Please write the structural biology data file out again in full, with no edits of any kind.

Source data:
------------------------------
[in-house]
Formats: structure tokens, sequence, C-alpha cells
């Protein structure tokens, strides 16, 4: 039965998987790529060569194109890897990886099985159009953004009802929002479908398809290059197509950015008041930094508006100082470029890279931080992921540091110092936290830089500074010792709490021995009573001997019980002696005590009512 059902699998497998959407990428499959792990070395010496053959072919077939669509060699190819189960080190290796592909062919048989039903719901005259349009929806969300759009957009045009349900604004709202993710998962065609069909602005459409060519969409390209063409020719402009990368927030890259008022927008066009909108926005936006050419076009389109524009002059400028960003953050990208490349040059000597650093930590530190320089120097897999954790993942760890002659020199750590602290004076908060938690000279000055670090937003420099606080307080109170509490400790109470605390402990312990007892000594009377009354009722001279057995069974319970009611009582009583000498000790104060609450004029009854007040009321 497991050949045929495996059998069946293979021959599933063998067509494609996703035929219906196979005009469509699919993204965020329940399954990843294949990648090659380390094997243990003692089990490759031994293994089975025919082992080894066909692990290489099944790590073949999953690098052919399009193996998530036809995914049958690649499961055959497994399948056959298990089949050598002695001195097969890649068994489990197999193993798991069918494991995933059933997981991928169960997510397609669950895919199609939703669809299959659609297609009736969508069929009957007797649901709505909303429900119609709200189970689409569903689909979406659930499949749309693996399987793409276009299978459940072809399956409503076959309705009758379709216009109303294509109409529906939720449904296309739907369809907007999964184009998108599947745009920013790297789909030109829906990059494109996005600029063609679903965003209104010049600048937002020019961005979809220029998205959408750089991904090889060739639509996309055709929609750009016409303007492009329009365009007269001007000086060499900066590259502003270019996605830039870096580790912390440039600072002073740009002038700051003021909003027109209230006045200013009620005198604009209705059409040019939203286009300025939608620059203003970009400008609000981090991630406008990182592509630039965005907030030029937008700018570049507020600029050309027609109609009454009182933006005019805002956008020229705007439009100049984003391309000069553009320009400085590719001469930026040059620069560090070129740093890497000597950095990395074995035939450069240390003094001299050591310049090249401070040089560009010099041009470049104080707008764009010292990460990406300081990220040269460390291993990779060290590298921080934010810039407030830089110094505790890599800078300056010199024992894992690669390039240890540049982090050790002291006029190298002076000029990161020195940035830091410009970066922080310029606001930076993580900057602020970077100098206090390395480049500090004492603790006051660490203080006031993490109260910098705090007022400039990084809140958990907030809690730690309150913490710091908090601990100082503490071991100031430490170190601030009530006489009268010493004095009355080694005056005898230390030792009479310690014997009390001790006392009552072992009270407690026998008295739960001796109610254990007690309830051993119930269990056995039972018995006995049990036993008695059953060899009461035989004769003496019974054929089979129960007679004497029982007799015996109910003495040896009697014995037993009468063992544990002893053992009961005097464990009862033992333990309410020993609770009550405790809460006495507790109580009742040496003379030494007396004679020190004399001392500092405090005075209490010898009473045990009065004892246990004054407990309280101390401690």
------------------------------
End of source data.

[in-house]
Formats: structure tokens, sequence, C-alpha cells
């Protein structure tokens, strides 16, 4: 039965998987790529060569194109890897990886099985159009953004009802929002479908398809290059197509950015008041930094508006100082470029890279931080992921540091110092936290830089500074010792709490021995009573001997019980002696005590009512 059902699998497998959407990428499959792990070395010496053959072919077939669509060699190819189960080190290796592909062919048989039903719901005259349009929806969300759009957009045009349900604004709202993710998962065609069909602005459409060519969409390209063409020719402009990368927030890259008022927008066009909108926005936006050419076009389109524009002059400028960003953050990208490349040059000597650093930590530190320089120097897999954790993942760890002659020199750590602290004076908060938690000279000055670090937003420099606080307080109170509490400790109470605390402990312990007892000594009377009354009722001279057995069974319970009611009582009583000498000790104060609450004029009854007040009321 497991050949045929495996059998069946293979021959599933063998067509494609996703035929219906196979005009469509699919993204965020329940399954990843294949990648090659380390094997243990003692089990490759031994293994089975025919082992080894066909692990290489099944790590073949999953690098052919399009193996998530036809995914049958690649499961055959497994399948056959298990089949050598002695001195097969890649068994489990197999193993798991069918494991995933059933997981991928169960997510397609669950895919199609939703669809299959659609297609009736969508069929009957007797649901709505909303429900119609709200189970689409569903689909979406659930499949749309693996399987793409276009299978459940072809399956409503076959309705009758379709216009109303294509109409529906939720449904296309739907369809907007999964184009998108599947745009920013790297789909030109829906990059494109996005600029063609679903965003209104010049600048937002020019961005979809220029998205959408750089991904090889060739639509996309055709929609750009016409303007492009329009365009007269001007000086060499900066590259502003270019996605830039870096580790912390440039600072002073740009002038700051003021909003027109209230006045200013009620005198604009209705059409040019939203286009300025939608620059203003970009400008609000981090991630406008990182592509630039965005907030030029937008700018570049507020600029050309027609109609009454009182933006005019805002956008020229705007439009100049984003391309000069553009320009400085590719001469930026040059620069560090070129740093890497000597950095990395074995035939450069240390003094001299050591310049090249401070040089560009010099041009470049104080707008764009010292990460990406300081990220040269460390291993990779060290590298921080934010810039407030830089110094505790890599800078300056010199024992894992690669390039240890540049982090050790002291006029190298002076000029990161020195940035830091410009970066922080310029606001930076993580900057602020970077100098206090390395480049500090004492603790006051660490203080006031993490109260910098705090007022400039990084809140958990907030809690730690309150913490710091908090601990100082503490071991100031430490170190601030009530006489009268010493004095009355080694005056005898230390030792009479310690014997009390001790006392009552072992009270407690026998008295739960001796109610254990007690309830051993119930269990056995039972018995006995049990036993008695059953060899009461035989004769003496019974054929089979129960007679004497029982007799015996109910003495040896009697014995037993009468063992544990002893053992009961005097464990009862033992333990309410020993609770009550405790809460006495507790109580009742040496003379030494007396004679020190004399001392500092405090005075209490010898009473045990009065004892246990004054407990309280101390401690």